(iii) through (v) also cannot get us anywhere close to an inference of resurrection. Regarding (iii), Jews were already beginning to change their social structures before Christianity came on the scene, as the presence of various sects like the Pharisees, Sadducees, and Essenes can testify. Some of Moreland's 'evidences,' like the end of sacrifices, have a very simple natural explanation too, such as the destruction of the temple in 70 C.E. - the only place where sacrifices were allowed under Jewish Law. For (iv), rather than strict symbols of resurrection, communion may represent commemoration and baptism may represent rebirth or cleansing. Such practices could be part of a belief system that saw Jesus' resurrection as non-physical, so this piece of the evidence is irrelevant to Moreland's aim. Lastly, on (v), the emergence of the Christian church was no special event, as I've explained before. It does not demonstrate the truth of Christianity anymore than the emergence of the Mormon church demonstrates the truth of Mormonism.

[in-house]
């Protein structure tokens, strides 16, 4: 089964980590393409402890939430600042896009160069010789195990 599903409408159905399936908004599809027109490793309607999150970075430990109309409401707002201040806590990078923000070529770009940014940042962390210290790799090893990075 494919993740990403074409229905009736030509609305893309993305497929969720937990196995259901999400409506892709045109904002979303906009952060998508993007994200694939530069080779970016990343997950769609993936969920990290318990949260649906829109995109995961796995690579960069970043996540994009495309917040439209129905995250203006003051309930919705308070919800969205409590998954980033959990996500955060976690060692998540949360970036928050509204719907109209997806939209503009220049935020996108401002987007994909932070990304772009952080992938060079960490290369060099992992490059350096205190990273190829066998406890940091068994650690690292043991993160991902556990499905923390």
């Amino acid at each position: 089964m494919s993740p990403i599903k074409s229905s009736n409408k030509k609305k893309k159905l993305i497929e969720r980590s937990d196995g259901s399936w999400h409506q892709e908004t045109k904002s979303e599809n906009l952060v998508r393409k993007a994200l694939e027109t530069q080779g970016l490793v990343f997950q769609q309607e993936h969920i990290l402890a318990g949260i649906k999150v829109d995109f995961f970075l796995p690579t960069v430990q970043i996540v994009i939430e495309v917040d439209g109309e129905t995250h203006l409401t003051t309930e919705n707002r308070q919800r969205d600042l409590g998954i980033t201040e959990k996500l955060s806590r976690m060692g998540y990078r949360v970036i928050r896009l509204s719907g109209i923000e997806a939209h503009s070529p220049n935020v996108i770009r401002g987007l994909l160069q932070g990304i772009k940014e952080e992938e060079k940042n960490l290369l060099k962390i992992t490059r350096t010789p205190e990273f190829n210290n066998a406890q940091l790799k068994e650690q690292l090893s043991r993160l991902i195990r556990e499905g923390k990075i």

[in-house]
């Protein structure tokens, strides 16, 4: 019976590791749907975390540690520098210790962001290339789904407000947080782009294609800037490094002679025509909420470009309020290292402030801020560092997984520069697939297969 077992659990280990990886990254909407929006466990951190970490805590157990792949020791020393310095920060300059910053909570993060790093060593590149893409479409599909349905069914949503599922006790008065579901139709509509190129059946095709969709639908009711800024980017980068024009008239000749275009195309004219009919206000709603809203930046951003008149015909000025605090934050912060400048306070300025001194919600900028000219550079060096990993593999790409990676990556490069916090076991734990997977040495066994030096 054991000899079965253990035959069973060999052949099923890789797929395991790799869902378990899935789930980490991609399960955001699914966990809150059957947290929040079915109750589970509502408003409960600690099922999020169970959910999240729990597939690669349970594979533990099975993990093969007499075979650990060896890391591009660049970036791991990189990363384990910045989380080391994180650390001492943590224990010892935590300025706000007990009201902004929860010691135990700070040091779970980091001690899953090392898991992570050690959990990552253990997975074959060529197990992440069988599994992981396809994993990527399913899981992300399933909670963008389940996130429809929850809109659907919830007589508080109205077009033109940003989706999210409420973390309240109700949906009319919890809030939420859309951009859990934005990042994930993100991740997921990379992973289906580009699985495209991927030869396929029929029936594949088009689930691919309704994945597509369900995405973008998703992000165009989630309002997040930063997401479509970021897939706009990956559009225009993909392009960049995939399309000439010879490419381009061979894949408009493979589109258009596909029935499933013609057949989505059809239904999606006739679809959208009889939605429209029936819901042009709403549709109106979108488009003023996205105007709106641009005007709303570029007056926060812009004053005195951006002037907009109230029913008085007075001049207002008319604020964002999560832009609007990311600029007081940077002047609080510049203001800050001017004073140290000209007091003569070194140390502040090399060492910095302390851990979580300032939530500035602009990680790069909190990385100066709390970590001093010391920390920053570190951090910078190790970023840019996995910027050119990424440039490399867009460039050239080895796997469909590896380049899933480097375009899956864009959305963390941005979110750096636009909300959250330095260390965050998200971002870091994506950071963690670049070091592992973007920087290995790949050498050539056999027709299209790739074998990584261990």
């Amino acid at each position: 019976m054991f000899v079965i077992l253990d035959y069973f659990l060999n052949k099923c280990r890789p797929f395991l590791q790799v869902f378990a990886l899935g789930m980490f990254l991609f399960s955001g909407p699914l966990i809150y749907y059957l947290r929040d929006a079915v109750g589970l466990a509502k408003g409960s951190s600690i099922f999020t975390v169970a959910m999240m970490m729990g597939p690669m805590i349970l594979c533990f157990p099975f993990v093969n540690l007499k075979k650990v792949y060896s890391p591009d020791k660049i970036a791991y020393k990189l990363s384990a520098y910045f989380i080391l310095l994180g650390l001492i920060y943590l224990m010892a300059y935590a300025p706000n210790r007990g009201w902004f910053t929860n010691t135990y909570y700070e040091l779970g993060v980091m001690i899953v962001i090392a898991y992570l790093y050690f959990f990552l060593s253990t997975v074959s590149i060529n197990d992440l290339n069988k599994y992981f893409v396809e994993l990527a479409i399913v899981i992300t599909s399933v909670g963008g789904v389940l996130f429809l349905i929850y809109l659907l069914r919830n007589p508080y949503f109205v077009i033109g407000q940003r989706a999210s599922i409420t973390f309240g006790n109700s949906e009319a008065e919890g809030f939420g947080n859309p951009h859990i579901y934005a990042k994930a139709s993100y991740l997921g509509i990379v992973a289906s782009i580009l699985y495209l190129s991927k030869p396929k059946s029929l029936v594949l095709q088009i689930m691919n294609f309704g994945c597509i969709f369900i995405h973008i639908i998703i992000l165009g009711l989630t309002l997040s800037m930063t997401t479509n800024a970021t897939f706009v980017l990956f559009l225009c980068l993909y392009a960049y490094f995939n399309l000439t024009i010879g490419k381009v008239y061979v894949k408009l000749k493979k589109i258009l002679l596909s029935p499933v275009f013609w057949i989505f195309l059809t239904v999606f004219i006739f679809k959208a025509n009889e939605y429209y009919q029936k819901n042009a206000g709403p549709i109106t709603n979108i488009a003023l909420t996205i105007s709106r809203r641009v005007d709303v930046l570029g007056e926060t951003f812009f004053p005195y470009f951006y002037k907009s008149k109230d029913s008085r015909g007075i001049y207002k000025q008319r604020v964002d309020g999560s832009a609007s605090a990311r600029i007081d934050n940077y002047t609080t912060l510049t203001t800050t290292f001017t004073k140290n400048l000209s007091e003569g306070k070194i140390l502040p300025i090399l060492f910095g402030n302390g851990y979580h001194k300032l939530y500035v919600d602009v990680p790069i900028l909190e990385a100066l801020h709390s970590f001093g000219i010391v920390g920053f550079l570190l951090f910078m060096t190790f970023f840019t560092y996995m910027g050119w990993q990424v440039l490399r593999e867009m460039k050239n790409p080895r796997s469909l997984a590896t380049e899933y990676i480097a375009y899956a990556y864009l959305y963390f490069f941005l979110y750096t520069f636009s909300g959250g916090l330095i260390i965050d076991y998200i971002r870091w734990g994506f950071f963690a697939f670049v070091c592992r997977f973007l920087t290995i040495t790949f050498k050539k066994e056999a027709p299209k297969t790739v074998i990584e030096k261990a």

As "the final confirming proof," Moreland cites the "ongoing encounters" of Jesus by people of various backgrounds living throughout the world today (p. 255). I have addressed The Argument From Religious Experience in another article, but I will say that even if we were to suppose that these individuals have good reasons for believing in the experiences they've had, their experiences do not demonstrate the truth of the resurrection. The diversity of religious experience also builds a strong case against the use of such experience to support any specific religion. Yet this final 'proof' is saved until the last point of the last chapter for a reason of its own. Strobel and crew prime the reader for conversion by getting him/her to think about the experiences of the numerous believing Christians. With so many people claiming to have experienced something, they can't all be wrong, can they?